Your Offspring has Sprung

Jump ship with me, from symmetry to dystrophy, from order to chaos, from predictability to imperfection. You will be entirely PC - politically correct, for those who are politically oblivious - because symmetry is shunned in current art practice. We are trained to look for imbalance, for the odd ball, the quirky, the out-of-sync. Create a painting that is symmetrical and you will get quizzical looks or downright disbelief. Why did you do that? Why would anyone do that?

Maybe you worship at the altar of Science. If so, you know that healthy DNA is said to reproduce perfectly. Mischievous DNA is associated with malevolent disease patterns, like cancer or brain disorders. As one scientist put it, "Cells working off garbled information probably don't function very well". On the other hand, symmetries like those found in crystals are orderly, repetitive, and reliably predictable. We are safe in their neighborhood. They reassure us that the sun will rise, that apples will fall from trees, that God is in the heavens, or in the cosmos, or at least Somewhere. Our GPS just hasn't located Her yet.

In art, however, the symmetrical is equated with the over-ordered, the obedient, follow the rules and paint- by- number. It suggests a lack of initiative, a dearth of inspiration, a suspicious relationship to machine-made. Symmetry means copy-cat, Xerox, ditto paint and duplicate. It marks you as a follower, an also-ran, an other-than.

And then came a radical discovery known as quasicrystals, chemical structures which have upset the apple cart of our certainties. For quasicrystals are both ordered AND chaotic. They are impossible, said scientists. They are forbidden.

Even more dismaying, we found that people, healthy people, contain major amounts of genomic variations: up to 40 percent of brain cells and between 30 and 90 percent of human liver cells appear to be disordered. Some genetic mayhem appears to be not only prevalent but good for you. In fact, according to an article in Quanta magazine, "the most highly functional bodies may be the ones that permit a little mutation, that encourage a certain amount of genetic wildness and disorder within." (Kat McGowen, Aug. 21, 2014). Chaos and disobedience as enviables? Our ordered world was found to have cracks - and crackpots - in its sidewalks.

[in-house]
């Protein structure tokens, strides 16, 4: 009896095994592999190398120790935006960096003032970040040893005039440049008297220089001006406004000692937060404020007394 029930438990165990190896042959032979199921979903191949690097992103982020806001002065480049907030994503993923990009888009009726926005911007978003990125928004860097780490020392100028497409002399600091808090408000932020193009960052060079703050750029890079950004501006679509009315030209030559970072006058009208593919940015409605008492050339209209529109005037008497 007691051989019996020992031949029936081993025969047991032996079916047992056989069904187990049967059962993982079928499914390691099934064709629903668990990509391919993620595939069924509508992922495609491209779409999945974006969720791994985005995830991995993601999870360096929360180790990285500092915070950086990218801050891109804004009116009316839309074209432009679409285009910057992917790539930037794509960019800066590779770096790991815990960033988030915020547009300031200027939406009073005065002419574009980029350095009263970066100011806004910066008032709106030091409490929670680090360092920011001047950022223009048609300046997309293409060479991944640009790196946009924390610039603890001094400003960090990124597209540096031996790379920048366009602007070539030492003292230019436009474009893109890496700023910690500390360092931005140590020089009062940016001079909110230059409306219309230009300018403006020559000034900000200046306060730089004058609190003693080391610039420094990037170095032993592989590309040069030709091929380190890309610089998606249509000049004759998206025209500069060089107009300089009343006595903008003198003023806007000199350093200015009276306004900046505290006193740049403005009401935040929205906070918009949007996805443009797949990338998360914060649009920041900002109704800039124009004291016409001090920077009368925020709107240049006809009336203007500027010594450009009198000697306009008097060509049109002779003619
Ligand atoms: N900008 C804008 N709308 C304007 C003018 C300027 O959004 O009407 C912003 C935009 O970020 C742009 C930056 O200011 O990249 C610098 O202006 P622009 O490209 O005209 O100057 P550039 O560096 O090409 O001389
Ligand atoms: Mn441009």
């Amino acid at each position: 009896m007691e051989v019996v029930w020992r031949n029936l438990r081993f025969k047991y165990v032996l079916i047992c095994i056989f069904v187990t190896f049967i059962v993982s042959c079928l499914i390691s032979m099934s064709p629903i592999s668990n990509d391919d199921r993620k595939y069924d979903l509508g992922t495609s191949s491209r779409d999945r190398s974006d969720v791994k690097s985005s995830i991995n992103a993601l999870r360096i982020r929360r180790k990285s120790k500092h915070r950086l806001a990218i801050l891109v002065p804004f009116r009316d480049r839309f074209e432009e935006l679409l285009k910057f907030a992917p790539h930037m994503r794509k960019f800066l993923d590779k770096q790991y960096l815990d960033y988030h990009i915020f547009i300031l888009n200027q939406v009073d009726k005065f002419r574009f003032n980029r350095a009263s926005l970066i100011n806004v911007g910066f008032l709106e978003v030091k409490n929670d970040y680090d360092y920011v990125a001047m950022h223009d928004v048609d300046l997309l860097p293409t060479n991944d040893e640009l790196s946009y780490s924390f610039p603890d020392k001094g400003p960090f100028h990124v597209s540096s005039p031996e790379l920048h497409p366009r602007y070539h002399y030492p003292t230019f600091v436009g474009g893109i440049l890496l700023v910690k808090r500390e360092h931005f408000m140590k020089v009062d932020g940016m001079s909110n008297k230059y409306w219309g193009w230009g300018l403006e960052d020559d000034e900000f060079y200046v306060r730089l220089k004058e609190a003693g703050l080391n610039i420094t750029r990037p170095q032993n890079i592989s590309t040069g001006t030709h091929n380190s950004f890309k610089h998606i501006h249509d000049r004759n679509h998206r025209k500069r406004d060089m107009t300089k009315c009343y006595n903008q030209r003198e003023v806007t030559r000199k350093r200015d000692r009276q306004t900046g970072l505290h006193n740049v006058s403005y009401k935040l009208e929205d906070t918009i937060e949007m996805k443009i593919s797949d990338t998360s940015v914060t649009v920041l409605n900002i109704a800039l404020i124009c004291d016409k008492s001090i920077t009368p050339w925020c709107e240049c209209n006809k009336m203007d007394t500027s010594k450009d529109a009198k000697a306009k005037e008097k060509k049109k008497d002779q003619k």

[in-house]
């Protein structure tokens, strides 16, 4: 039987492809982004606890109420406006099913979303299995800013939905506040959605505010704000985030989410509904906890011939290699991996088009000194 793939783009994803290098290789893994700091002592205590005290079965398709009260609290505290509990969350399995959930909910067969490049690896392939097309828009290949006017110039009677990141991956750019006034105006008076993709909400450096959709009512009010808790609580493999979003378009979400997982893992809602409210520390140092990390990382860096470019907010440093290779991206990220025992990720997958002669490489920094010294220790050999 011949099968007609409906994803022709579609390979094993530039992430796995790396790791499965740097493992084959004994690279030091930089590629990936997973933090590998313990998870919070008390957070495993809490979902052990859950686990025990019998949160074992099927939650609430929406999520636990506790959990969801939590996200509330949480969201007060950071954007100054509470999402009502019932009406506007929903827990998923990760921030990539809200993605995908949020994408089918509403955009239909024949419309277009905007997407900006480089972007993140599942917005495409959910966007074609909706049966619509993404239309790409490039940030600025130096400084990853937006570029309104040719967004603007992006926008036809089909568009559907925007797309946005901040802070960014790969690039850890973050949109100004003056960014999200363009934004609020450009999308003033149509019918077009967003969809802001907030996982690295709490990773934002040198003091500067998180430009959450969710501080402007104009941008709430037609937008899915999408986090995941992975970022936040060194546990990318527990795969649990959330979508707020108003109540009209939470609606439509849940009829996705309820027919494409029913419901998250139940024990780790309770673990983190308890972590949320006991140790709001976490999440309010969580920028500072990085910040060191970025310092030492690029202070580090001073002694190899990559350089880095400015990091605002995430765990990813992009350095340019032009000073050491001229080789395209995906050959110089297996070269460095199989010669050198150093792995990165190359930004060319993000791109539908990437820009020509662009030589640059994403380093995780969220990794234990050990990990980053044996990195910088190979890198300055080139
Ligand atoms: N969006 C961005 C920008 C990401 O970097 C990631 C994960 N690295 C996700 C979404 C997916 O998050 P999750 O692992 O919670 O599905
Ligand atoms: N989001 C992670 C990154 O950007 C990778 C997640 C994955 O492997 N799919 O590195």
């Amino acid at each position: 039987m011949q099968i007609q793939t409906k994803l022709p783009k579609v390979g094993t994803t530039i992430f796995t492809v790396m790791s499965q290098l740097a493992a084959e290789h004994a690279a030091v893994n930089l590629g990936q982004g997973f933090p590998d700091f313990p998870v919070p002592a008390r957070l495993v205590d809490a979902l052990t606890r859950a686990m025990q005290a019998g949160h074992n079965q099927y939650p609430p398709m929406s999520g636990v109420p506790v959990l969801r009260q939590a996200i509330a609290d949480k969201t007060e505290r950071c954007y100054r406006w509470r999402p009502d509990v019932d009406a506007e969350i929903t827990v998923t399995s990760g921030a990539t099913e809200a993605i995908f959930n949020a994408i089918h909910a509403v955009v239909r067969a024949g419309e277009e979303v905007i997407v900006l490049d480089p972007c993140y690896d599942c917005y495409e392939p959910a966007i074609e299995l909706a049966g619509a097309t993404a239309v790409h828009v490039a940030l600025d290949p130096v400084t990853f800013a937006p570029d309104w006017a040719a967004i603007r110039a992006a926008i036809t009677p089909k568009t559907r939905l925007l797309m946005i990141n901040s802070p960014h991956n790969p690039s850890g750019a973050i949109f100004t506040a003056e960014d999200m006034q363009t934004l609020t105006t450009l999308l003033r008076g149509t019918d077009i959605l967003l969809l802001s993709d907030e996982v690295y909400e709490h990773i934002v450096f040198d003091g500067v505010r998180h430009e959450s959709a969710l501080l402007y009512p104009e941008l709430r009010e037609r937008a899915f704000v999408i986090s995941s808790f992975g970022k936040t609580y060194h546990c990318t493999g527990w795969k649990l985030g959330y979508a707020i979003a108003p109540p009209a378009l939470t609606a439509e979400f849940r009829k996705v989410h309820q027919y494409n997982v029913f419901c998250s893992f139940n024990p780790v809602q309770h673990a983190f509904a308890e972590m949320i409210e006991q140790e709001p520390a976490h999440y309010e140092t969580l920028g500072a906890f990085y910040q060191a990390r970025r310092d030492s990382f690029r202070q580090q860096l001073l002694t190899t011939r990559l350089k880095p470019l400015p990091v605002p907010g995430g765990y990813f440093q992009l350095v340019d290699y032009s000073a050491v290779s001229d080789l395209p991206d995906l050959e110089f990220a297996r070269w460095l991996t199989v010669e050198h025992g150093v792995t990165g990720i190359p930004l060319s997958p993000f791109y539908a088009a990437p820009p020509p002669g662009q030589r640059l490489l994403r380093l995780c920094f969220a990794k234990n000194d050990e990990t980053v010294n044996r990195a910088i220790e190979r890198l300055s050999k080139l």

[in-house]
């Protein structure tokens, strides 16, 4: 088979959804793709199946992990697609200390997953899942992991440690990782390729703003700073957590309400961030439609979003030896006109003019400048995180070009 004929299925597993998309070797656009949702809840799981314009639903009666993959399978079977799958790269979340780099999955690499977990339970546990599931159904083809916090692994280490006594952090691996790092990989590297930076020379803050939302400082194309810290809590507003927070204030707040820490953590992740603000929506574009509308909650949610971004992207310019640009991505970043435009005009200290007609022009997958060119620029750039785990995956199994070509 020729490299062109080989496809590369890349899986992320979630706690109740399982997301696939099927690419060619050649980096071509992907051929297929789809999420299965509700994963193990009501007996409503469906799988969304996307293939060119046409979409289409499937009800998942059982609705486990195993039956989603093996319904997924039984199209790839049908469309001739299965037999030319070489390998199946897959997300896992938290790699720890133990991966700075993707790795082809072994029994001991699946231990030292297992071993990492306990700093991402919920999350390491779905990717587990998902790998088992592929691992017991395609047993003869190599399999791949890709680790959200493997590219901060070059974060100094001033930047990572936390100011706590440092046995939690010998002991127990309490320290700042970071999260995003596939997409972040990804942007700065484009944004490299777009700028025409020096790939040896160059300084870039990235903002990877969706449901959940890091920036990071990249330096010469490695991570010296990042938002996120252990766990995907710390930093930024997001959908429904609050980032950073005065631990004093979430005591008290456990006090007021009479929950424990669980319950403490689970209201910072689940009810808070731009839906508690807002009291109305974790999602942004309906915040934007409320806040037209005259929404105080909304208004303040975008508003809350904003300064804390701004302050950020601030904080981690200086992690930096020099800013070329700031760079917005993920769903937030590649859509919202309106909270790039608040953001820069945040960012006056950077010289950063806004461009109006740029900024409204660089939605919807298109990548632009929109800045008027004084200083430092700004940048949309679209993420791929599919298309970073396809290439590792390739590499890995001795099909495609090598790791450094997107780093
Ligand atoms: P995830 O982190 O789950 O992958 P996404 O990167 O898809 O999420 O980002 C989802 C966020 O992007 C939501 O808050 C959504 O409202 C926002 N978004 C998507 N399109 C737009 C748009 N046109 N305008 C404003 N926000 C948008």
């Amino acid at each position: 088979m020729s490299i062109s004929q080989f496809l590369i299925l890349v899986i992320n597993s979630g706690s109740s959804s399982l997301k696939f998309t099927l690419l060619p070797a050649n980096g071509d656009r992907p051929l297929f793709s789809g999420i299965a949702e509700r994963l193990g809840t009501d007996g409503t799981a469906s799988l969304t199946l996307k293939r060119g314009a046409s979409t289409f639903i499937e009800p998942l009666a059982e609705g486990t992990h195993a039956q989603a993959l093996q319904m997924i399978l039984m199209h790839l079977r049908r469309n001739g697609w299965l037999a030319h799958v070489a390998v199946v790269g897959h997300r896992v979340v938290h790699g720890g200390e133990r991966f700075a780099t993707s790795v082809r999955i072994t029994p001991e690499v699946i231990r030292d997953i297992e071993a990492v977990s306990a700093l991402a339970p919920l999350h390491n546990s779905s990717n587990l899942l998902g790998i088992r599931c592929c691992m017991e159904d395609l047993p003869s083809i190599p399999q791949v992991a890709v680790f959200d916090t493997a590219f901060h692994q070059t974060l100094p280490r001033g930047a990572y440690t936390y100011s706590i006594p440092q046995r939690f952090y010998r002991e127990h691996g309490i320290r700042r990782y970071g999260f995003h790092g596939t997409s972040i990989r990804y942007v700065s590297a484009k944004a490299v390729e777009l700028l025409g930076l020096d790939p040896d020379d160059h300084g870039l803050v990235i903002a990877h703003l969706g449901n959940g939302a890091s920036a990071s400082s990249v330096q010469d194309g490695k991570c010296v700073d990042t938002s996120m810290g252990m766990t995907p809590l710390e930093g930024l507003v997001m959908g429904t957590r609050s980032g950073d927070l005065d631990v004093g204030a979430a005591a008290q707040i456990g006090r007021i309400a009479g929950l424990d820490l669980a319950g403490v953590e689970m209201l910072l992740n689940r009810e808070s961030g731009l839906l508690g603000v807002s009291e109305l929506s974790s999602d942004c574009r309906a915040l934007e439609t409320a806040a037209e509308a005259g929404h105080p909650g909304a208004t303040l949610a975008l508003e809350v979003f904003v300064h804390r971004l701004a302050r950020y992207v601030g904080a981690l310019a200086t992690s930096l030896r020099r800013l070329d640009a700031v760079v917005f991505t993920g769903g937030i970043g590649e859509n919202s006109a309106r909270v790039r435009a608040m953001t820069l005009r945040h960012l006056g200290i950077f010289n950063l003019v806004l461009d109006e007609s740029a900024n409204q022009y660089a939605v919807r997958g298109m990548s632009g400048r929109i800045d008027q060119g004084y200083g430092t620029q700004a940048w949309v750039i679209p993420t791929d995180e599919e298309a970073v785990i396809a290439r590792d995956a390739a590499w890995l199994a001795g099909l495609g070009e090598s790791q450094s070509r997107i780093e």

We secretly idolize that wildness, don't we? Our delicious fantasies picture little Abdul and tiny Samantha as geniuses, because high IQ's are genetic selfies: I made that! Look how powerful I am. And behind that implication is the more malevolent one: dollar signs fill our mental real estate. We remember that Steve didn't bathe for three weeks; that Mark wants to crush everything in his sight and in his way. Jacob will surely make billions before his 16th birthday; Heather will feather our retirement. As an engineer at Data Xu in Boston recently said about the misogynistic culture at Uber: "It signals a winner-takes-all culture that justifies any behavior so long as everyone is getting rich." (NY Times, 11/21/14)

Our offspring has sprung into the stratosphere. TV, the media, the movies, all have told us so. We will be famous by proxy. Letterman will interview us. Our existence has been validated.

But in all likelihood the only thing our offspring has sprung is a leak. She or he is a little bit obnoxious and a lot maladjusted. And maybe, just maybe, our expectations are as well. It helps to remember that our kid is really just a kid. She doesn't need a dollar sign. He doesn't need an IQ test. Maybe what they really need is a bit of discipline, and a hug.

And we don't need Letterman. Maybe what we really need is a reality check.

Happy New Year, everyone.

c. Corinne Whitaker 2014